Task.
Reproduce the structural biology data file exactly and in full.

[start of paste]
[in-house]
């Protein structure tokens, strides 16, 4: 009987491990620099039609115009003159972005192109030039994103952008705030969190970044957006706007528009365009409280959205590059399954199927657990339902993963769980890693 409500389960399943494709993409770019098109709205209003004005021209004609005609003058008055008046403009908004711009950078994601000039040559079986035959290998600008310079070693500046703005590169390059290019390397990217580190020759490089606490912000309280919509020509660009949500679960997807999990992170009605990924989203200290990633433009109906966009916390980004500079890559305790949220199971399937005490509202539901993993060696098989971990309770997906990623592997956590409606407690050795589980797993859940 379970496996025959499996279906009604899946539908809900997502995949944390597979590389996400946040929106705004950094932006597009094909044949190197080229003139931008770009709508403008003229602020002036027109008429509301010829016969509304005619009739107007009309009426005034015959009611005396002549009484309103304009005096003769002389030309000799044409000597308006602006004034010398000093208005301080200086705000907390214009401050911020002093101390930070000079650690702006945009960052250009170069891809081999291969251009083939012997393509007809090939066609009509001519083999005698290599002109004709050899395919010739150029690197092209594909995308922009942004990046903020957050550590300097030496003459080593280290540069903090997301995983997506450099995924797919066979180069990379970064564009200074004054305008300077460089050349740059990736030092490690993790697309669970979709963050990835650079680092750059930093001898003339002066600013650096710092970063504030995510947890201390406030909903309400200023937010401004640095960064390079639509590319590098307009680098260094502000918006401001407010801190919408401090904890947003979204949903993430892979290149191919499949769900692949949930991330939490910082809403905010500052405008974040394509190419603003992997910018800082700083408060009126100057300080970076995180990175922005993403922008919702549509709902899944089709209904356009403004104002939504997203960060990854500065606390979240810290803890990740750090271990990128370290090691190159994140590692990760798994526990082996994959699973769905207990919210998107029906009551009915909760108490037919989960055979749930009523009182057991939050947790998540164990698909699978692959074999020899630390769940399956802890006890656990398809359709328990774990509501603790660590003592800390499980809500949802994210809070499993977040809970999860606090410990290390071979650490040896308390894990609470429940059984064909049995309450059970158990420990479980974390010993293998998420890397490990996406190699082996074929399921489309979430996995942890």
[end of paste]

[in-house]
């Protein structure tokens, strides 16, 4: 009987491990620099039609115009003159972005192109030039994103952008705030969190970044957006706007528009365009409280959205590059399954199927657990339902993963769980890693 409500389960399943494709993409770019098109709205209003004005021209004609005609003058008055008046403009908004711009950078994601000039040559079986035959290998600008310079070693500046703005590169390059290019390397990217580190020759490089606490912000309280919509020509660009949500679960997807999990992170009605990924989203200290990633433009109906966009916390980004500079890559305790949220199971399937005490509202539901993993060696098989971990309770997906990623592997956590409606407690050795589980797993859940 379970496996025959499996279906009604899946539908809900997502995949944390597979590389996400946040929106705004950094932006597009094909044949190197080229003139931008770009709508403008003229602020002036027109008429509301010829016969509304005619009739107007009309009426005034015959009611005396002549009484309103304009005096003769002389030309000799044409000597308006602006004034010398000093208005301080200086705000907390214009401050911020002093101390930070000079650690702006945009960052250009170069891809081999291969251009083939012997393509007809090939066609009509001519083999005698290599002109004709050899395919010739150029690197092209594909995308922009942004990046903020957050550590300097030496003459080593280290540069903090997301995983997506450099995924797919066979180069990379970064564009200074004054305008300077460089050349740059990736030092490690993790697309669970979709963050990835650079680092750059930093001898003339002066600013650096710092970063504030995510947890201390406030909903309400200023937010401004640095960064390079639509590319590098307009680098260094502000918006401001407010801190919408401090904890947003979204949903993430892979290149191919499949769900692949949930991330939490910082809403905010500052405008974040394509190419603003992997910018800082700083408060009126100057300080970076995180990175922005993403922008919702549509709902899944089709209904356009403004104002939504997203960060990854500065606390979240810290803890990740750090271990990128370290090691190159994140590692990760798994526990082996994959699973769905207990919210998107029906009551009915909760108490037919989960055979749930009523009182057991939050947790998540164990698909699978692959074999020899630390769940399956802890006890656990398809359709328990774990509501603790660590003592800390499980809500949802994210809070499993977040809970999860606090410990290390071979650490040896308390894990609470429940059984064909049995309450059970158990420990479980974390010993293998998420890397490990996406190699082996074929399921489309979430996995942890």